On Strategic Design and Other Things
Some time ago I was invited to participate in a well known design forum roundtable. We discussed some issues about our profession as designers, a healthy classic. How design works for society or what can people — as users or clients – expect from a designer were some of the main topics.
This post aims to answer some of these questions: Can we ask a designer to build a better selling product? To understand or rethink a company’s business model? Can designers help companies when undertaking strategic decisions? Can a designer create a brand full of value for customers? Could they take part in innovation processes putting forward solutions to complex problems?
From my point of view, the answer for all these questions is “yes” and it is exactly what strategic design is for. Furthermore, Erretres’ tagline is “The Strategic Design Company” and thereforeI feel even more compelled to write about it.
I will try to explain what Strategic Design is and why Erretres’ position on the matter is so distinct about it.
The definition of Strategic Design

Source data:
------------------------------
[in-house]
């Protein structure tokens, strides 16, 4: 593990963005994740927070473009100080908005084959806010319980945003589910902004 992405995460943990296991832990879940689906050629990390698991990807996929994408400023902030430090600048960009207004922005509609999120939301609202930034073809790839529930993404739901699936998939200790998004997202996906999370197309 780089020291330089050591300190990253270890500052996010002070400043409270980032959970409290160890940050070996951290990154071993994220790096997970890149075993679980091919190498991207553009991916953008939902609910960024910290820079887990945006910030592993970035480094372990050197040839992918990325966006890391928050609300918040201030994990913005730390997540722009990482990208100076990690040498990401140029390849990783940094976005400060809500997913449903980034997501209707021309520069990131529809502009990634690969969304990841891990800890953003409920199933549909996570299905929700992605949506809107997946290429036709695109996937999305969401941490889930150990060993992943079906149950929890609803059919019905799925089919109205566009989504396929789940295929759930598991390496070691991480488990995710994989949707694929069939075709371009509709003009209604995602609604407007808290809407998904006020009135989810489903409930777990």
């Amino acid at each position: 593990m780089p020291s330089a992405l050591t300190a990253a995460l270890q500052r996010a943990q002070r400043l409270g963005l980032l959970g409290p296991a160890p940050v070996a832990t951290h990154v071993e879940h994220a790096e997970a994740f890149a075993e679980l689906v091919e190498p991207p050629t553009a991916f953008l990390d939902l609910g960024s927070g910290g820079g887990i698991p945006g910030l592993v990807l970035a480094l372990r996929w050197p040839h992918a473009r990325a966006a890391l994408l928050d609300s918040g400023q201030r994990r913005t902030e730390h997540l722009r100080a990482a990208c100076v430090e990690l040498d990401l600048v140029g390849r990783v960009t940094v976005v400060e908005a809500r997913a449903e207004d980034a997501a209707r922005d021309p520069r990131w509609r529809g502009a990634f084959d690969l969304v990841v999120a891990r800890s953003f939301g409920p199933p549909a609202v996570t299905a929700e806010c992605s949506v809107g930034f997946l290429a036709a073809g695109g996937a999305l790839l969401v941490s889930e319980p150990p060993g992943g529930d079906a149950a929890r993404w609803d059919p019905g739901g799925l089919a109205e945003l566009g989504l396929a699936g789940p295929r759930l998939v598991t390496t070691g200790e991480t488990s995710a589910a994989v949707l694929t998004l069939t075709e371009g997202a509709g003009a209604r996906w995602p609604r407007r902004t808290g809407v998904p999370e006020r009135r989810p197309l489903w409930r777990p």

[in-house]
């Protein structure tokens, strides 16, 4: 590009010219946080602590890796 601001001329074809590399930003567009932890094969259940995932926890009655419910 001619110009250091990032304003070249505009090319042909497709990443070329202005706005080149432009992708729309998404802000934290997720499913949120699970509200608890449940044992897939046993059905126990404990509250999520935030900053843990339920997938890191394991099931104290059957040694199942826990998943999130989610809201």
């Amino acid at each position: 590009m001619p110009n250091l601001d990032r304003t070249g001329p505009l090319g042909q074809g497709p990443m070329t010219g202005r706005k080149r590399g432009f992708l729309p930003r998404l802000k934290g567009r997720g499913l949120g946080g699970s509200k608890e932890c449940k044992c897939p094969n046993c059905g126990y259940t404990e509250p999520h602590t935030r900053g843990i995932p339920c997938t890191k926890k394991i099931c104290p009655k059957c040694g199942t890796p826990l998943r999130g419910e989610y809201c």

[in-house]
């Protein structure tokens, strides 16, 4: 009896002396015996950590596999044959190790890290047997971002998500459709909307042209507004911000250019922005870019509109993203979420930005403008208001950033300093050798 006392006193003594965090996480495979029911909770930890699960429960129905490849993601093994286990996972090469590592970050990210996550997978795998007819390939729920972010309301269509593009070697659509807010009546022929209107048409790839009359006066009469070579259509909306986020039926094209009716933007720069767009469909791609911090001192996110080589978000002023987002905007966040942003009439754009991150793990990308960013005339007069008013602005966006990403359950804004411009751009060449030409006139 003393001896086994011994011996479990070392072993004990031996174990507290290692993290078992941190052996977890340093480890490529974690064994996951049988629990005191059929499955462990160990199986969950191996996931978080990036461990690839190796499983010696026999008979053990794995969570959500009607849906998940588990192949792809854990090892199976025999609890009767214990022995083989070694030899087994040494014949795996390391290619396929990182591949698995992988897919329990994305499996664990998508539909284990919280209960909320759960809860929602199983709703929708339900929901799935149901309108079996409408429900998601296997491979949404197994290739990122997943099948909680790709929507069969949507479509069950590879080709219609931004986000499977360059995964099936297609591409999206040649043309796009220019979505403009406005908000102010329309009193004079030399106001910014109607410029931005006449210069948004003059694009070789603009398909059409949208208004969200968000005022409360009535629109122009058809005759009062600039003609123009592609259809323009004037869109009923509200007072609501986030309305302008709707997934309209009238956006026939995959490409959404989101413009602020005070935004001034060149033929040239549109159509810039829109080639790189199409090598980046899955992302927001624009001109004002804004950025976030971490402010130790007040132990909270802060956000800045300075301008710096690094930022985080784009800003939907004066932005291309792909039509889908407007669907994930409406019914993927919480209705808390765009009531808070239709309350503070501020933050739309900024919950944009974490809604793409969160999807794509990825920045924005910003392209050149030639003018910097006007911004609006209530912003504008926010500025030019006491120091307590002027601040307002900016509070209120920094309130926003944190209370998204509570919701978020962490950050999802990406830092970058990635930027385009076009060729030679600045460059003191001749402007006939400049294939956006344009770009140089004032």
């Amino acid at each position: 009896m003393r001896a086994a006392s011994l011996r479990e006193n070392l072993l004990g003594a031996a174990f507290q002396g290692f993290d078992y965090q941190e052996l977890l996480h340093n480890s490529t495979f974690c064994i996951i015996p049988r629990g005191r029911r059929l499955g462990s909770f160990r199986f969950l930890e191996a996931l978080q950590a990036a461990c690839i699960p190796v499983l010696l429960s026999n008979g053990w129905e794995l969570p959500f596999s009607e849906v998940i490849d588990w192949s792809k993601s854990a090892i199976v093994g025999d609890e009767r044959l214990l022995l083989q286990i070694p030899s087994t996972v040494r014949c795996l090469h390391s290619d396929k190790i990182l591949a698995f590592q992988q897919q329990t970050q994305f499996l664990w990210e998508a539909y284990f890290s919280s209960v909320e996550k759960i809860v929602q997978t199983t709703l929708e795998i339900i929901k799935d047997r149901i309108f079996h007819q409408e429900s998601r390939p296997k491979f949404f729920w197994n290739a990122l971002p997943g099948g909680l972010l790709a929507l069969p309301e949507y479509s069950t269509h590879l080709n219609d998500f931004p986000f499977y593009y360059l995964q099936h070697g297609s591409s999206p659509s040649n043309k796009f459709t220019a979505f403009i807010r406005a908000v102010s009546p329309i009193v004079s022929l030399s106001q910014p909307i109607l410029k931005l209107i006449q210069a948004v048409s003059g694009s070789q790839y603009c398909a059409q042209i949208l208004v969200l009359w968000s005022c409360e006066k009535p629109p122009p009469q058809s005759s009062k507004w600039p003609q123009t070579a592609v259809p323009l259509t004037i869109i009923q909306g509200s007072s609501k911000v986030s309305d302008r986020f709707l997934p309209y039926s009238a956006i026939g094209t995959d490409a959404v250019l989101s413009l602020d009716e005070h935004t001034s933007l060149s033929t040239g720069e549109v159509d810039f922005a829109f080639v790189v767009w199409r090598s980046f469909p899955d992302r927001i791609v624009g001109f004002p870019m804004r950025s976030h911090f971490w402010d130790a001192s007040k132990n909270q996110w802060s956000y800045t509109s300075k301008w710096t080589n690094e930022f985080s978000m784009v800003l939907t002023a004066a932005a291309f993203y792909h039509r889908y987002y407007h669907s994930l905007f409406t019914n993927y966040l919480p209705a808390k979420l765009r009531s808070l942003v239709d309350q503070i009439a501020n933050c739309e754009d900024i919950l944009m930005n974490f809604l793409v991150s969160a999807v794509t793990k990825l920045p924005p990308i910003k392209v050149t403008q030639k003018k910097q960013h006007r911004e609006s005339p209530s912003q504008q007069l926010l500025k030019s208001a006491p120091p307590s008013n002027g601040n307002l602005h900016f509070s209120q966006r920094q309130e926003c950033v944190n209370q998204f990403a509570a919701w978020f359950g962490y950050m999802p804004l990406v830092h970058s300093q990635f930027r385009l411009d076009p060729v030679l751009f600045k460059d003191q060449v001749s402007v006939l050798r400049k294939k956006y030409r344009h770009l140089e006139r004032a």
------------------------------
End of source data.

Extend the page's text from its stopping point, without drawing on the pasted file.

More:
Traditionally, design is understood as the final part (the aesthetics) of a process which enables the creation of services and products. This approach divides disciplines into four areas: product design, visual communication, information or interface design and spatial design.
Nowadays, we understand design not as a result but as a process. In fact, one of the most accepted definitions describes design as the ability to identify challenges and create opportunities when setting up new services and products.
If we were looking for the definition of strategy, we will find that it doesn’t differ much from the current one for design, as both work towards similar objetives to accomplish institutional goals which satisfy the final user, not the institution.
And so, strategic design encompass both the traditional view of design (design as a final result) and the contemporary view (design as a result + design as a process).
Strategic Design Matters
To argue yhe importance of strategic design I will discuss four main points: innovation, its relation to design, design integration within companies and the value of strategic design in solving complex problems.
On our extremely global and competitive market, clients seek satisfaction and brands seen to be distinct from the competition. If innovation leads to differentiation, then design is innovation’s catalyst. So if a company aims to innovate it has to bet on design in a bold way and integrate it into its corporate strategy. We must also understand design as a creative activity bringing ideas to the market in order to transform them into appealing and easy to use products or services. Thus, understanding design as part of an innovating process is critical when launching distinct outcomes.
Design Integration within companies